An unsettling history of racism in NSW

Issue 

Unsettled Places, Aboriginal People and Urbanisation in New South Wales

By George Morgan

Wakefield Press 2006, 162 pages, $24.95

Unsettled Places shows how New South Wales Aboriginal people battled as they were pushed and pulled into urbanisation. George Morgan argues that the construction of settlements, towns and cities was more than a physical process, it involved imposing European systems of law and morality.

"For much of Australian history the presence of Aboriginal people in towns and cities was incompatible with that order and system", he writes. Aborigines symbolised "wildness", he says, and confronted European notions of superiority.

From European invasion, Aborigines were excluded, controlled or forced to abandon their culture and identity if they wanted to live with whites. Morgan shows that they have resisted all the way.

Early colonial administrators wanted to keep out all disturbing traces of Aboriginality from the large settlements. However, large numbers of Aborigines remained in Sydney. Officials saw them as "fallen" from their previous life in the bush: they were regarded as passive, demoralised and unable to shape their own destinies.

Morgan presents another view: "Their presence on the fringe, far from signifying cultural attrition, was evidence of their resourcefulness as they struggled to survive in the wake of dispossession and cultural genocide."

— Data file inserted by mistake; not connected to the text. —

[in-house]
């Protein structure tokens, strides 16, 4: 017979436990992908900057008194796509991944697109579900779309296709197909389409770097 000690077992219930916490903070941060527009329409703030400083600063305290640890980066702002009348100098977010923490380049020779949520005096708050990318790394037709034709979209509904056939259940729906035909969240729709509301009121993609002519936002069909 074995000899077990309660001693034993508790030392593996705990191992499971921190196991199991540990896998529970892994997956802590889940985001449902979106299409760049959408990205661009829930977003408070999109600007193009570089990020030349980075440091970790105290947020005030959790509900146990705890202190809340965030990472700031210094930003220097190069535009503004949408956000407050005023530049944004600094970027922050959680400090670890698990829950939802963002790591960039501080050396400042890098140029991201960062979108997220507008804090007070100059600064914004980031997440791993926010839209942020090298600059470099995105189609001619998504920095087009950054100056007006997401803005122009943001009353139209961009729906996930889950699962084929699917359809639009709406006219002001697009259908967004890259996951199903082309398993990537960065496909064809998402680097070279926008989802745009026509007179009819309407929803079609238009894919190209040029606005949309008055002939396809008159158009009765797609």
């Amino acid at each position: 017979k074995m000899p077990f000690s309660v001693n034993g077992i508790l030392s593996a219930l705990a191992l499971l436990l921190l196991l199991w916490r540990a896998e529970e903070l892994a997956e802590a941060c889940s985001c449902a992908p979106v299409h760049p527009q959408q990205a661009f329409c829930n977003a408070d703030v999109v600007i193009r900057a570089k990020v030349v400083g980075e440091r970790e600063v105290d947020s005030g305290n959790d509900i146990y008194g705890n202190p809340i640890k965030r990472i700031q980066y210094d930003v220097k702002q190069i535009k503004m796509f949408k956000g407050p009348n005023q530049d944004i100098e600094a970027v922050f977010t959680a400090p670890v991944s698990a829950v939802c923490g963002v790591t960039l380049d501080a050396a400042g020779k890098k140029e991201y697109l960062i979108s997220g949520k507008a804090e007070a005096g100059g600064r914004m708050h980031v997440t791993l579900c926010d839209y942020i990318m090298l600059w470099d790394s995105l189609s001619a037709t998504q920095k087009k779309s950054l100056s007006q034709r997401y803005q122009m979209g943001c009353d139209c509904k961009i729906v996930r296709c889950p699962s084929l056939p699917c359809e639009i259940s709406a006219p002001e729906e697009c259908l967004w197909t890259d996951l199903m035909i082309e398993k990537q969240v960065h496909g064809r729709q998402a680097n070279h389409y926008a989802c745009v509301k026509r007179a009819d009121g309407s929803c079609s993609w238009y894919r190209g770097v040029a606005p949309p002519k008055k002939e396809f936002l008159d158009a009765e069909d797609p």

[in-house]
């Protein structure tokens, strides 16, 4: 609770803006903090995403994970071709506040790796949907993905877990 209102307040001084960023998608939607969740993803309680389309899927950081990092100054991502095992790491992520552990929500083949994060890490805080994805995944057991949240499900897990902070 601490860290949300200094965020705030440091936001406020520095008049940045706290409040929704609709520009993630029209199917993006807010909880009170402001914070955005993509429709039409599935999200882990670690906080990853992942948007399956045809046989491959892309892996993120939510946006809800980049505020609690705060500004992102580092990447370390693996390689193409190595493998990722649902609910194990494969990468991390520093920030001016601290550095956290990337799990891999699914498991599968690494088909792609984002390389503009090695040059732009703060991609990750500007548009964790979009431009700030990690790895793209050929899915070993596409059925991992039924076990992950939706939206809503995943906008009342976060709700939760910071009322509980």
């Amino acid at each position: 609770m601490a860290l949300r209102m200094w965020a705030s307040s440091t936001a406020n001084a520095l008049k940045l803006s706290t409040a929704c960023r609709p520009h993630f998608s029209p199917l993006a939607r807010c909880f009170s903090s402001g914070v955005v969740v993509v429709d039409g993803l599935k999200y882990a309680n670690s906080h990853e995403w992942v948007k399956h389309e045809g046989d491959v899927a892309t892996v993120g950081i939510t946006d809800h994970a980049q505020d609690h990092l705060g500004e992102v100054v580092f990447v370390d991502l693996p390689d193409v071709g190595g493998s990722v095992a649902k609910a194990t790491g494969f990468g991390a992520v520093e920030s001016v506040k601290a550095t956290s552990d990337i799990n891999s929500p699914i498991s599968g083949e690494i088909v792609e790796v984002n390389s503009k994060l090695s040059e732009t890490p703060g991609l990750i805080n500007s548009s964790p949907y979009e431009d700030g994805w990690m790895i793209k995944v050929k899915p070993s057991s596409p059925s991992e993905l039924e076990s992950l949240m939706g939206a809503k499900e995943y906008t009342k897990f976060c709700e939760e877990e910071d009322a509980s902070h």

Herded into reserves for their "protection", Aborigines disappointed the authorities by failing to perish. "When it became clear that the Aboriginal race would not die out of its own accord the state pursued child removal and dispersal policies to hasten the breakdown of the Indigenous Social order", Morgan writes.

In the 1930s the reserves changed into centres for "confinement and cultural indoctrination" under the policy of assimilation. Aborigines were to be prepared to live in country towns alongside white neighbours — except that the white towns fought tooth and nail to prevent it and NSW governments lazily went along with it.

Post World War II, Aborigines suffered under a regime of undeclared apartheid. There were rising standards of living, welfare payments and state-sponsored housing — but not for them.

From 1969, NSW officially allowed Aboriginal people to live in cities and towns without having to abandon all their family links. But, unofficially, government housing bureaucrats still practised assimilation. Most Aboriginal people, Morgan shows, resisted the social-engineering pressure.

Morgan provides a chapter of oral history accounts of several Aborigines who lived through this period of urbanisation. These are tales of battlers who made it through an impossible situation where they were expected to demonstrate levels of sobriety, cleanliness and morality that their white neighbours clearly violated.

Out of this shared experience of racism and social disadvantage has been forged a contemporary Aboriginal culture that is "far from being a facsimile of ancient tradition", as Morgan puts it. This solidarity is "no less Indigenous culture than are corroborees, dreaming stories and body paint".

Morgan's book is a well-researched contribution to the struggle to confront the social problems of Aborigines without being sucked into romantic ideas of Aboriginality and reactionary debates over who are "real" Aborigines.